South Korea today accepted an offer from North Korea to provide humanitarian assistance to victims of recent flooding. If delivered, it would be the first exchange of aid between the two bitterly hostile governments since the Korean War.

The South Korean Red Cross, announcing the acceptance, cited a desire "to pave the way for genuine, mutual and humanitarian assistance between fellow Koreans and to improve inter-Korean relations."

The North's offer of medicine, rice, cloth and cement, broadcast by its official radio six days ago, was in response to floods and landslides in the South that killed 139 people, left 200,000 homeless and heavily damaged crops.

There was speculation here that North Korea may have made the offer merely to score points in its propaganda war with the South and expected it to be rejected, as were two similar offers in 1959 and 1960. By this analysis, the North will now find reasons not to send the aid.

Similarly, the South may be accepting the offer with an expectation that the North will not come through, and thereby lose standing in the international arena.

The South Koreans asked that talks begin immediately with the North Korean Red Cross concerning details of transporting the goods. The North Korean news agency said the North agreed to meet and proposed starting the talks on Tuesday in Panmunjom, in the Demilitarized Zone between the two countries.

North Korea's aid offer followed other diplomatic moves that some analysts here feel represent a softening of its strategy toward the South. Their relations sank to an unusual low last year after a bomb blast blamed on North Korean agents killed four South Korean cabinet ministers and 12 other officials during a state visit to Burma.

Any discussion or exchange at all between Seoul and Pyongyang, the North Korean capital, is highly unusual. With an estimated 1.2 million troops massed against each other along the Demilitarized Zone, they maintain the most hostile relationship possible short of open war. About 30,000 U.S. troops are stationed in South Korea.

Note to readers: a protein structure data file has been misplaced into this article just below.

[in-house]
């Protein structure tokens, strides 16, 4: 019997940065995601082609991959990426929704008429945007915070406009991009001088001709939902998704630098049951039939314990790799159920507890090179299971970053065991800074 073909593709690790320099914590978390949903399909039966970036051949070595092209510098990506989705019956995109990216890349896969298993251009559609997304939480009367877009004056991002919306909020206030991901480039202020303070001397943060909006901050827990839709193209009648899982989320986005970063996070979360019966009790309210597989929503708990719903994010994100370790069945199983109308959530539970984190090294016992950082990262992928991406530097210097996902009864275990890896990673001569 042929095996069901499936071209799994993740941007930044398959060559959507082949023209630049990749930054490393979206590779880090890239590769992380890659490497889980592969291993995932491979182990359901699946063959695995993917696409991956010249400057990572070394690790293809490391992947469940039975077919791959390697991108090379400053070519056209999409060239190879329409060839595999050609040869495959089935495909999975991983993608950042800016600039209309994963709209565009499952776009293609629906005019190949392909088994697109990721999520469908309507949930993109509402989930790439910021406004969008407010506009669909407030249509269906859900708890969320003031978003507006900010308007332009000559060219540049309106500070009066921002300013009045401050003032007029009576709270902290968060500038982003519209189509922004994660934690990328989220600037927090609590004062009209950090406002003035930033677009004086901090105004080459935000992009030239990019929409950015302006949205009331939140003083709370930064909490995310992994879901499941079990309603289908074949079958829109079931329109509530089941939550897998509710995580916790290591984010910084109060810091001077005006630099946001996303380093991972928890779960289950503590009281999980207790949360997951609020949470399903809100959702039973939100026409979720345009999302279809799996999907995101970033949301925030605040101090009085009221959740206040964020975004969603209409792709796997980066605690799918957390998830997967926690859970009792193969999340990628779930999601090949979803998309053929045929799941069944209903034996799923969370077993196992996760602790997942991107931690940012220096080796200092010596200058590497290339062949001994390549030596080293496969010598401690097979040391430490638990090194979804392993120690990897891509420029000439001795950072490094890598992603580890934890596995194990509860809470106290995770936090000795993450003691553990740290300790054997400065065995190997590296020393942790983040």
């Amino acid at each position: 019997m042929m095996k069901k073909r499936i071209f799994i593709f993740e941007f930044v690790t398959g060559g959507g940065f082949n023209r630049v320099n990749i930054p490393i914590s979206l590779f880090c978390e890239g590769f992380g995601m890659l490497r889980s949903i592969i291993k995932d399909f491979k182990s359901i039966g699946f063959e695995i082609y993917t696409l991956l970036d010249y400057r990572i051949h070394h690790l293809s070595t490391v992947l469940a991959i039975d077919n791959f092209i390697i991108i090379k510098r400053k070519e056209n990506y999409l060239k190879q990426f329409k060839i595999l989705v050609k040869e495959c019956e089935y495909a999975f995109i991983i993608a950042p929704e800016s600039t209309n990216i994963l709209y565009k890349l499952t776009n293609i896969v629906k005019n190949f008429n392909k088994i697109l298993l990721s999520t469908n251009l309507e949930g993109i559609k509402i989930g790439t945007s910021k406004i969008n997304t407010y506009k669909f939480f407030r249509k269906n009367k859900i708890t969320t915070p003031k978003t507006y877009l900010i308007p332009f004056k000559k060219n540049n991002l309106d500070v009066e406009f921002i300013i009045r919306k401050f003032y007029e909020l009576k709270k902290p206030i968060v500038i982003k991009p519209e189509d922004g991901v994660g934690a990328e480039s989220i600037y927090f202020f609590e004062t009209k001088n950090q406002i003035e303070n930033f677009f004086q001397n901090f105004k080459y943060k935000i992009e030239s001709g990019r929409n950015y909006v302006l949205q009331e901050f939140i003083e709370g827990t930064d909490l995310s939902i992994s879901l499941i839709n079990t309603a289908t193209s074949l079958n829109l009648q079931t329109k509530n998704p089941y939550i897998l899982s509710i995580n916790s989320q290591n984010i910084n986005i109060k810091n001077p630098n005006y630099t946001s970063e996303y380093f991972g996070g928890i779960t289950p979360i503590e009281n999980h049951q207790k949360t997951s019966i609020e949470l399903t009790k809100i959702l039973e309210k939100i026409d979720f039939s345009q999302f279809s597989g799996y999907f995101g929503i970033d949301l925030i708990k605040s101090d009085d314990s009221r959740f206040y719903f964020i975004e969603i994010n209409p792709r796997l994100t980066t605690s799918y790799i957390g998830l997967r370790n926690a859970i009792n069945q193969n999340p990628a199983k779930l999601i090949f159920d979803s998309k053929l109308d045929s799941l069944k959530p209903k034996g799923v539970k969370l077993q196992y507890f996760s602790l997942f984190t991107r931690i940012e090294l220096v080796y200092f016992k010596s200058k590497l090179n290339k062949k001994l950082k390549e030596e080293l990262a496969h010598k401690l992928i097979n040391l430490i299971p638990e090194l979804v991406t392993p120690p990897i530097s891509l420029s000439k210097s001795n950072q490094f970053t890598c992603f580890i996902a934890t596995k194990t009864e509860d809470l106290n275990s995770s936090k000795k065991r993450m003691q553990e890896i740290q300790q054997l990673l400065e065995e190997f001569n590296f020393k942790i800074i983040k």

Western and Japanese analysts here called the aid move significant. "It seems to be a sign the North is interested in at least taking superficial measures to reduce tension," said one western diplomat here.

South Korean President Chun Doo Hwan has just returned from an official trip to Japan, the first by a Korean head of state. Since coming to power in 1980, he has been promoting an image of aggressive, humanitarian diplomacy in a flurry of visits to Asia, Africa and the United States.

Pyongyang has made two other moves in recent months that some analysts here interpret as conciliatory. One was its proposal for "three-way" talks between it, the United States and South Korea to find a political settlement to the peninsula's problems. In some views, that proposal softens the North's position that the South is a puppet of the United States and not worthy of a role in discussions.

In addition, the North this week announced a new law to permit foreign companies to invest in joint ventures in North Korea. Although little response is expected from business, the step has been called an opening toward the outside.

The signs have not all been positive, however. Preliminary discussions between the two governments' Olympic committees broke down earlier this year in a storm of name-calling. And the North rejected an offer from Chun in August for technological aid.

The political nature of the disaster assistance was underlined today when the South Korean Red Cross noted that most of the flood damage already had been repaired and that it had rejected as unnecessary an offer for help from the International Committee of the Red Cross.

In its radio broadcast last week, the North proposed giving the South medicine, 50,000 sacks of rice, 550,000 yards of cloth and 100,000 tons of cement. They could go either by ship or truck, it said.

The South Korean Red Cross' response, which came in close consultation with the South Korean government, asked that the commodities be sent by ship either to the port of Inchon, 20 miles west of Seoul, or to Pusan, at the southern tip of the peninsula.

Concerns that large numbers of North Korean trucks crossing the Demilitarized Zone would cause security problems were apparently behind the South's request for sea shipment.